Other exhibit highlights included the dinner menu on that fateful night, dishes, jewelry and ship pieces retrieved from the ocean floor, and an actual chunk of iceberg to give a sense of how cold it was that night. The final room was the memorial room, where we read the stories of survivors and saw the names of those who made it and those who weren’t so fortunate. We pulled out our tickets and checked for our names on the board. As feared, the people we represented both died. I conjectured that we probably sank next to Jack, all because Rose wouldn’t scoot over and make room on that piece of wood for the three of us.

Annie Funk...courage under fire
Annie Funk saved a woman and child

As we scanned the stories of the survivors, two of them really stood out to us. It’s interesting how one’s character is best revealed during times of crisis, and that was certainly the case for these two individuals. At one end of the character and integrity spectrum is Annie Funk, an American Christian born into a Mennonite family in Pennsylvania. Annie spent her adult years serving immigrants in the slums of Chattanooga, Tennessee, and Paterson, New Jersey. While fulfilling her dream as a missionary in India, she received a telegram that her mother was ill back in Pennsylvania. Traveling by train and boat, she made it to Liverpool, where she learned that the ship she had been booked on to take her to America had been delayed due to a strike. She opted for Plan B, buying a second-class ticket on the Titanic, making its maiden voyage. Titanic set sail on April 10, 1912, and all was well. Annie even celebrated her 38th birthday while on the ship. However, at midnight four days after setting sail, stewards awoke Annie and told her to get dressed and head toward the lifeboats, because the ship had struck an iceberg. She made it to one of the last lifeboats on deck, which had one seat remaining. At the last moment, she stepped back and gave her seat to a mother and child, saving two lives. Annie ultimately sunk to the bottom of the ocean along with 1500 others, and her body was never identified. She’s honored at a memorial in Pennsylvania at the Hereford Mennonite Church Cemetery. The memorial reads, “She was coming home on her first furlough, when death overtook her in the wreck of the steamship Titanic off the coast of Newfoundland. Her life was one of service in the spirit of the Master—‘Not to be ministered unto but to minister.’” In a moment of incredible heartache and adversity, Annie’s character was once again revealed, and so we, too, honor her today.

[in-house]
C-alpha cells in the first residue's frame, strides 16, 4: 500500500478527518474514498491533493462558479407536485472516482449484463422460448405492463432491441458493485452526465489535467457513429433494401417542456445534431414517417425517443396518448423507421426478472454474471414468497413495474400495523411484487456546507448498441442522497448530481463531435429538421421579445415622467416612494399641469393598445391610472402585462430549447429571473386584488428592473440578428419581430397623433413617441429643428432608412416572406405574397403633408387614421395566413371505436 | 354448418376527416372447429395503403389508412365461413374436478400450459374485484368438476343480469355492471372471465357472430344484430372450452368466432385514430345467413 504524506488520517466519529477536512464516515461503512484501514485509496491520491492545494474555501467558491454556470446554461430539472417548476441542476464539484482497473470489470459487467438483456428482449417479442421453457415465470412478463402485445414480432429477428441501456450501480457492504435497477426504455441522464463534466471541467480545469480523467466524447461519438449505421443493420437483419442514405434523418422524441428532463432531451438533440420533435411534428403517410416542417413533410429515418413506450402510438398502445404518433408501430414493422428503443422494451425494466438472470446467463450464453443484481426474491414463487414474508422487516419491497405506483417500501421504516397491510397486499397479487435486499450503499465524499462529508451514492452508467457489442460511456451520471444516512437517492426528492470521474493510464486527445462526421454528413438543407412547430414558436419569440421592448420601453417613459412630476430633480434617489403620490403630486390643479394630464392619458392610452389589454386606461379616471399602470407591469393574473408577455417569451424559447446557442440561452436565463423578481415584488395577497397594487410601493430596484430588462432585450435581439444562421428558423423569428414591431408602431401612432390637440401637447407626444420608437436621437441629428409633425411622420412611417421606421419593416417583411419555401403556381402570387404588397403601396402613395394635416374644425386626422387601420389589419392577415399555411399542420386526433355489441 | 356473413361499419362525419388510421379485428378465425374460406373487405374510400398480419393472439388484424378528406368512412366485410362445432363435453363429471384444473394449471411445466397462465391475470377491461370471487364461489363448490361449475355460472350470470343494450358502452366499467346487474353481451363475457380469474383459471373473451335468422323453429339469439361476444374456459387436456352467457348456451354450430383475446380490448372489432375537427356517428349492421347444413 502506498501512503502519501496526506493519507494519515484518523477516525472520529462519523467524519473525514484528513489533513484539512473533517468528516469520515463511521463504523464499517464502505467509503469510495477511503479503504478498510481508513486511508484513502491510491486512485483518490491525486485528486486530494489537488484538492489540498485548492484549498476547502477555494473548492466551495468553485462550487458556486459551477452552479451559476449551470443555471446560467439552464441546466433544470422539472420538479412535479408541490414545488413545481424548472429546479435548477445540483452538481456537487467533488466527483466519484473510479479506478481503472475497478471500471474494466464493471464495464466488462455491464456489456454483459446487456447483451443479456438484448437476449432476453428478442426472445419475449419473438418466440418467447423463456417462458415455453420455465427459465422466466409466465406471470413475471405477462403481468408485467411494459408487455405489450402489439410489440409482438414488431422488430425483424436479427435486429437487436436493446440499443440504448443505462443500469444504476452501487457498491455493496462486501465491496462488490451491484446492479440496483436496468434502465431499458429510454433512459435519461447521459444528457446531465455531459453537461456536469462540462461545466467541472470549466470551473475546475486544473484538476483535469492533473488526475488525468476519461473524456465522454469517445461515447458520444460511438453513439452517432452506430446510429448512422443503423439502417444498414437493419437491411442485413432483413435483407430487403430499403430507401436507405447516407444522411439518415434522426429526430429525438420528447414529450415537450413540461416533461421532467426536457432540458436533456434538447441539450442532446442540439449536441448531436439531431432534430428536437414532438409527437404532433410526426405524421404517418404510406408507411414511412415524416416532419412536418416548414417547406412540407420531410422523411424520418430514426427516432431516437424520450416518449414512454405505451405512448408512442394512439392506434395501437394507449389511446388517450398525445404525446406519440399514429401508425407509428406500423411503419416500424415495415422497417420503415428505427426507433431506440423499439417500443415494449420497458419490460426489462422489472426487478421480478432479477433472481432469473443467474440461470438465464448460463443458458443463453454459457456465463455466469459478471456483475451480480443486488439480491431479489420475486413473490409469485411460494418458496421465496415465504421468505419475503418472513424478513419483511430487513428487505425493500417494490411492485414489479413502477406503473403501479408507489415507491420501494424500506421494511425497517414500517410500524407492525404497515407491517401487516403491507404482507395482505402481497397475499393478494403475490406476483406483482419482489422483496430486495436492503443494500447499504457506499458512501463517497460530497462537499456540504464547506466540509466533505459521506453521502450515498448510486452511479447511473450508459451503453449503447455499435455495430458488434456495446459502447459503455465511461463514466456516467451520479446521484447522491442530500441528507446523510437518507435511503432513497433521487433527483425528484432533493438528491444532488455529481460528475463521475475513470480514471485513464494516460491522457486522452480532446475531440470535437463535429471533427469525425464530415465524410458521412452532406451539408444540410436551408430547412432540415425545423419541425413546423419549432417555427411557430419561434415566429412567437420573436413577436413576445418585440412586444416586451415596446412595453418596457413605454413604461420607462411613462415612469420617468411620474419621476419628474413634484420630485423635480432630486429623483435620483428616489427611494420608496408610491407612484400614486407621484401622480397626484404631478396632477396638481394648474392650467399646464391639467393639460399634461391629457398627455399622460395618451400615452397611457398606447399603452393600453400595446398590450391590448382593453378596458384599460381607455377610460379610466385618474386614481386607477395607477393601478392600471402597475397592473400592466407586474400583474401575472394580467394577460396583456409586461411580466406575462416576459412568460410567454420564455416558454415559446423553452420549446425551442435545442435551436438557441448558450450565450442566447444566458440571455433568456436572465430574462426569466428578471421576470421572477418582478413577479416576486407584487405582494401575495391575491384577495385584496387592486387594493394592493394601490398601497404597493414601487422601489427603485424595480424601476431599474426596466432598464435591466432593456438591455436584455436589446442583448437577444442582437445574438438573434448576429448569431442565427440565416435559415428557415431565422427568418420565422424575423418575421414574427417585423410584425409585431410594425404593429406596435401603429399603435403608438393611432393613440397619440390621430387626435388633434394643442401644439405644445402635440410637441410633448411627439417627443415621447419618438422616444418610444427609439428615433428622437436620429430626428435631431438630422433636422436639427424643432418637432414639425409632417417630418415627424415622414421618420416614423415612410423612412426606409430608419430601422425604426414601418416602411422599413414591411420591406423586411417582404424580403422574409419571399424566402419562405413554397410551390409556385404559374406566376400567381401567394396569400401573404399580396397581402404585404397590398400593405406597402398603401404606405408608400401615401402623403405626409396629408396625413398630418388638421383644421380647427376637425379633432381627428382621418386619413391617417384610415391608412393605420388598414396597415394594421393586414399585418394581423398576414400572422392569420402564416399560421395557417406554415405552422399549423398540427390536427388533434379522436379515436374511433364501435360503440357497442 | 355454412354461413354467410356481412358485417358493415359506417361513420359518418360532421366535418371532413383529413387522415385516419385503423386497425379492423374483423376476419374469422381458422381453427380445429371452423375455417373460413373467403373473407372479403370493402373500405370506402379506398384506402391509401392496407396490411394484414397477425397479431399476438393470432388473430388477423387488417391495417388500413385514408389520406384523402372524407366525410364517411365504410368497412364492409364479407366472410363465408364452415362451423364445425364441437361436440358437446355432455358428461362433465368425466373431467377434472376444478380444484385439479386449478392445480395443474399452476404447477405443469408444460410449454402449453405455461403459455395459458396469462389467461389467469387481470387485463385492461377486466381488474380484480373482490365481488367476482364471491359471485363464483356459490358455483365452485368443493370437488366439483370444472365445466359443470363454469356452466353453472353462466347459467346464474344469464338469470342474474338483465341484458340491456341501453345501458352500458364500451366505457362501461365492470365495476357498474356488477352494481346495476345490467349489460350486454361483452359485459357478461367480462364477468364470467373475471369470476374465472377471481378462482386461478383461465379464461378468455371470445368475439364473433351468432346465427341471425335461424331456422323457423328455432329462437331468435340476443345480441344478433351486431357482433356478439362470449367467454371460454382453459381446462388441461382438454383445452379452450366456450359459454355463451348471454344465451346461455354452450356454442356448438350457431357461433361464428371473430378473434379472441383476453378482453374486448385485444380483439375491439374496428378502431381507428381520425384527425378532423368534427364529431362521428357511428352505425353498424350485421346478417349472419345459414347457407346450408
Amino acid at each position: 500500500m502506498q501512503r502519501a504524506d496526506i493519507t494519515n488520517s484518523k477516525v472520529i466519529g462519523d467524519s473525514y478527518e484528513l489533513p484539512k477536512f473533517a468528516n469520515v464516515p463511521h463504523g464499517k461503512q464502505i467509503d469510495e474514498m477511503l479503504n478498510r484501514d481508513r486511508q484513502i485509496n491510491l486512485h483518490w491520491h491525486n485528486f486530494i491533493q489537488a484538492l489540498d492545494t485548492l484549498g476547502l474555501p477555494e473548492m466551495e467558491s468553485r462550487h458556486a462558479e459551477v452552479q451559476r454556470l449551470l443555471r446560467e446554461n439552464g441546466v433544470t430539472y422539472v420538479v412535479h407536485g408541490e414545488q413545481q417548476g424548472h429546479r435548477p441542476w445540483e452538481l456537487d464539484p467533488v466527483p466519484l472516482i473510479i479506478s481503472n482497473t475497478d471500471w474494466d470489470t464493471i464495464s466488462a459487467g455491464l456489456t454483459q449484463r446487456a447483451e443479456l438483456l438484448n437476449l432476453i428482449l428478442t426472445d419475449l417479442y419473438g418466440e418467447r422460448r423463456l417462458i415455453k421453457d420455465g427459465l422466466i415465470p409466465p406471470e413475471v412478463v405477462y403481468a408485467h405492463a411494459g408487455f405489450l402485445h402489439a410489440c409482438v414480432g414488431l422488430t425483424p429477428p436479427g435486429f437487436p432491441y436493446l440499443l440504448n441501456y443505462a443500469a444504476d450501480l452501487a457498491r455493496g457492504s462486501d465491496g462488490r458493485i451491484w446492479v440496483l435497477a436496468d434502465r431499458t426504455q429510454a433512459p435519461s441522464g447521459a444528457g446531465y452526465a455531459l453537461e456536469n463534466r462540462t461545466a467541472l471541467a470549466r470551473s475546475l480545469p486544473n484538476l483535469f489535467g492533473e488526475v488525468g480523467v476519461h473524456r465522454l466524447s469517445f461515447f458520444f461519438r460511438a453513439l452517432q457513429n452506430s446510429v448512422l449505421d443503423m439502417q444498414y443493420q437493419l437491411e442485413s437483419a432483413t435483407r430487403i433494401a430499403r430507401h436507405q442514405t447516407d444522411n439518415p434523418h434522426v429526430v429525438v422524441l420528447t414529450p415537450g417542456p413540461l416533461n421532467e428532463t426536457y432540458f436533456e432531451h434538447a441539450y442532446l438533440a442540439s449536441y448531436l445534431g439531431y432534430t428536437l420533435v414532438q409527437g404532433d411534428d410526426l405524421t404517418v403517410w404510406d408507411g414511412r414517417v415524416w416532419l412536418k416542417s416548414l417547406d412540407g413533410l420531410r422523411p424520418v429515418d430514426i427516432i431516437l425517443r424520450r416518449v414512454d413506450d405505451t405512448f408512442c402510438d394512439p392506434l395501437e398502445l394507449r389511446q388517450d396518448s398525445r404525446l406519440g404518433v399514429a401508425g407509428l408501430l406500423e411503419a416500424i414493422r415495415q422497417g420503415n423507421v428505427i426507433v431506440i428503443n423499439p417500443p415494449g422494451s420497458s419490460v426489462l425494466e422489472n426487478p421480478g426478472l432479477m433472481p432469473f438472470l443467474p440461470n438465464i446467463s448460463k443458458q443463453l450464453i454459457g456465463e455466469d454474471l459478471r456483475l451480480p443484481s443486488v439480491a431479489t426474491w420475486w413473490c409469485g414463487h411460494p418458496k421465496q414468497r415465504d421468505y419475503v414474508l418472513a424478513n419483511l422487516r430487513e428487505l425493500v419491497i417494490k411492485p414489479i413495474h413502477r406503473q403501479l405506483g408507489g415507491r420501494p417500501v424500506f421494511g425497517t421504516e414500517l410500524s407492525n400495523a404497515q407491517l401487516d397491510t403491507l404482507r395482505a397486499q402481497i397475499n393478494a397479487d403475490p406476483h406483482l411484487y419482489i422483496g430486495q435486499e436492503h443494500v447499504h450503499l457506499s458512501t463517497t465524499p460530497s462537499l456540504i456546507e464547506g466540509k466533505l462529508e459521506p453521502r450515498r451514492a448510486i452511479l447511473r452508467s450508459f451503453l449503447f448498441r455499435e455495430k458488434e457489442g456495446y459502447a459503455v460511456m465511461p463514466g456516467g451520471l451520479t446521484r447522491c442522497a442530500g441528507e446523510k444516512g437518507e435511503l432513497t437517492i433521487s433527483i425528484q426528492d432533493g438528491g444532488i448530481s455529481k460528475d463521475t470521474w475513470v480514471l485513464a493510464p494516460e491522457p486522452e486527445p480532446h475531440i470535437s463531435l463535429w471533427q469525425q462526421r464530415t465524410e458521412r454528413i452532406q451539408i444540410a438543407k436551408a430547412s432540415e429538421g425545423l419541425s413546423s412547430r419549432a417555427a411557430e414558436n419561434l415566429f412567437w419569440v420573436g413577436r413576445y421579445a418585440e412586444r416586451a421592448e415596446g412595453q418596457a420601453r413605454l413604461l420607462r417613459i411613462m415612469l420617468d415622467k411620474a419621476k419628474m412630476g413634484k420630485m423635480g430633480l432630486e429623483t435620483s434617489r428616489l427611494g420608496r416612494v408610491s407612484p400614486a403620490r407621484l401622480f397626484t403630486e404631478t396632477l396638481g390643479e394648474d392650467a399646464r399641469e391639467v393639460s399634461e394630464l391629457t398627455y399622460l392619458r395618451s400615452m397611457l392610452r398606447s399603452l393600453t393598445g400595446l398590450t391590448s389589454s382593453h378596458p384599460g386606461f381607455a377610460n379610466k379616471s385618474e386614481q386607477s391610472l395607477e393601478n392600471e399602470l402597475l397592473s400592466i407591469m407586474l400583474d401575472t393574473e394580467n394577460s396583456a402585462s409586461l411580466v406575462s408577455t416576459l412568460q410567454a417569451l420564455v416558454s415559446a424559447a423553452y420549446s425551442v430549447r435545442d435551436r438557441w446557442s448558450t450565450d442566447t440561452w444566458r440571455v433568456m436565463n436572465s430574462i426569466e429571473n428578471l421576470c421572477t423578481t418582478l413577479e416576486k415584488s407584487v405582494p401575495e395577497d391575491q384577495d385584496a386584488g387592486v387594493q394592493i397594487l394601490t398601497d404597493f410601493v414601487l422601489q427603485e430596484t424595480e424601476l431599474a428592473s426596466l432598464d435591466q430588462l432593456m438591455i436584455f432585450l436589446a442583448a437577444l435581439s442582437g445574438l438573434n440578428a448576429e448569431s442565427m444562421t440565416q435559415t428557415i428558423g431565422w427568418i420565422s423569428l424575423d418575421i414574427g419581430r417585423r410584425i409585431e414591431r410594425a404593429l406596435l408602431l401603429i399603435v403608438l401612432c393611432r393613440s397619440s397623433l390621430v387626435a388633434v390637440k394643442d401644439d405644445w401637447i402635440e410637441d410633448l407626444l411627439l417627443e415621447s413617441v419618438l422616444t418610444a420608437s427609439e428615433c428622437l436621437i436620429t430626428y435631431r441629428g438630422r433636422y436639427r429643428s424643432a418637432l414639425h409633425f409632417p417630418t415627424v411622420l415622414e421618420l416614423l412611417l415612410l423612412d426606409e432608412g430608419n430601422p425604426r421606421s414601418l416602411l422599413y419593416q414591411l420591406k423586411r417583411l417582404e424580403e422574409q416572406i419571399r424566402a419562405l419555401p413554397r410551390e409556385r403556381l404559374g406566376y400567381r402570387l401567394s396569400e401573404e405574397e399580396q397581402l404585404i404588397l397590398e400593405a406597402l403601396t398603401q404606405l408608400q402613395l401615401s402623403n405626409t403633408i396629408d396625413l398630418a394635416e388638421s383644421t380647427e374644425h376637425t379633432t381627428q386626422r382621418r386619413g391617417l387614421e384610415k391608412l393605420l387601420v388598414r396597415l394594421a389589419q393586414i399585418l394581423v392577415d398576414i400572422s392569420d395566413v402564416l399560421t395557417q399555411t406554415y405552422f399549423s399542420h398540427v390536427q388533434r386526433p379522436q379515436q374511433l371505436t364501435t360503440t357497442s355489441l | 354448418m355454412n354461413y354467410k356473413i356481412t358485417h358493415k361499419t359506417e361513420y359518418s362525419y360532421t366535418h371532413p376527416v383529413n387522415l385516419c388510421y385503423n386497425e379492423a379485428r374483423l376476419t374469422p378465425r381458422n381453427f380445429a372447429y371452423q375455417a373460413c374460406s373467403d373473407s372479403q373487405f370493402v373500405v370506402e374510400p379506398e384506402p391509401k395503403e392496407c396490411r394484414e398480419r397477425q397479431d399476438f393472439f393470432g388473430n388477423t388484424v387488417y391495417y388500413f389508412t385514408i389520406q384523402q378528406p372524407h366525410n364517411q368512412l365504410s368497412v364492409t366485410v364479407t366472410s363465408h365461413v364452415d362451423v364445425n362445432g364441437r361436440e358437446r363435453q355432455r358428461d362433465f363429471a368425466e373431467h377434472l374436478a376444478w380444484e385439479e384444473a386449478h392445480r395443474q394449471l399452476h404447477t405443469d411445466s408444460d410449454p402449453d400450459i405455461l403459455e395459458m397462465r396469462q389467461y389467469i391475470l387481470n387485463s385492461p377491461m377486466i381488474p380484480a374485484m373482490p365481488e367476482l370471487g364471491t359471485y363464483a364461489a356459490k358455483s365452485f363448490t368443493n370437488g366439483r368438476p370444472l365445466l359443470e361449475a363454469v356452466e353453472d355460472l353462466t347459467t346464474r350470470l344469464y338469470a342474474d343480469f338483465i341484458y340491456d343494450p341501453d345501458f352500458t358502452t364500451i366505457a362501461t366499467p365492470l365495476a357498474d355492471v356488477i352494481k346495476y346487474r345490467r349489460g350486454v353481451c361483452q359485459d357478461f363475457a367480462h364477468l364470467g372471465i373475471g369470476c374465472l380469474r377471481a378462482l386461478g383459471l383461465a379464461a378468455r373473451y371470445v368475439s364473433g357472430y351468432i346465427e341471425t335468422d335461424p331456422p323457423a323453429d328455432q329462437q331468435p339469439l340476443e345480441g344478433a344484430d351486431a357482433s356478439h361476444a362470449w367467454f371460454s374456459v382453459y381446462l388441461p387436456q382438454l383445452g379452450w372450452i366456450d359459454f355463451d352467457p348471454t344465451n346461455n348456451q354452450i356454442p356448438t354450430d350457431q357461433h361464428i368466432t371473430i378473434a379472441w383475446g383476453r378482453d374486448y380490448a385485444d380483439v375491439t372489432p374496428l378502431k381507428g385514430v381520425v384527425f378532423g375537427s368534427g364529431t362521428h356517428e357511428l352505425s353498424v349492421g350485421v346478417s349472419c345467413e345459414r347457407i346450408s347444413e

Bruce Ismay, who saved himself
Bruce Ismay saved himself